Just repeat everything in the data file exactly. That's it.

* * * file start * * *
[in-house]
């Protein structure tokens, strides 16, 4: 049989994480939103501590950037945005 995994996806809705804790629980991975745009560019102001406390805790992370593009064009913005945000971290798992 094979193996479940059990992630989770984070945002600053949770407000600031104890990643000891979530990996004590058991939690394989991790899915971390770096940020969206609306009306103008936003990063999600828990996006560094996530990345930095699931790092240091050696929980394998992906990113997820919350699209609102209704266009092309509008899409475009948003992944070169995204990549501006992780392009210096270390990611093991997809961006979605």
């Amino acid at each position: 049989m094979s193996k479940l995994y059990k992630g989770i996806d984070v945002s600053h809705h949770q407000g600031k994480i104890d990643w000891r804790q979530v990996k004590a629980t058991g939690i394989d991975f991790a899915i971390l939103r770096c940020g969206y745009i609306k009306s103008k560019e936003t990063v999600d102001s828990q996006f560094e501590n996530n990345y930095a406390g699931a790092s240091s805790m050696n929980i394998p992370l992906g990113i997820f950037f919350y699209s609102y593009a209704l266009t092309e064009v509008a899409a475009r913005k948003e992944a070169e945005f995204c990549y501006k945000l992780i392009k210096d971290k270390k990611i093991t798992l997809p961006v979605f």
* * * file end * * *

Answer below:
[in-house]
């Protein structure tokens, strides 16, 4: 049989994480939103501590950037945005 995994996806809705804790629980991975745009560019102001406390805790992370593009064009913005945000971290798992 094979193996479940059990992630989770984070945002600053949770407000600031104890990643000891979530990996004590058991939690394989991790899915971390770096940020969206609306009306103008936003990063999600828990996006560094996530990345930095699931790092240091050696929980394998992906990113997820919350699209609102209704266009092309509008899409475009948003992944070169995204990549501006992780392009210096270390990611093991997809961006979605």
């Amino acid at each position: 049989m094979s193996k479940l995994y059990k992630g989770i996806d984070v945002s600053h809705h949770q407000g600031k994480i104890d990643w000891r804790q979530v990996k004590a629980t058991g939690i394989d991975f991790a899915i971390l939103r770096c940020g969206y745009i609306k009306s103008k560019e936003t990063v999600d102001s828990q996006f560094e501590n996530n990345y930095a406390g699931a790092s240091s805790m050696n929980i394998p992370l992906g990113i997820f950037f919350y699209s609102y593009a209704l266009t092309e064009v509008a899409a475009r913005k948003e992944a070169e945005f995204c990549y501006k945000l992780i392009k210096d971290k270390k990611i093991t798992l997809p961006v979605f």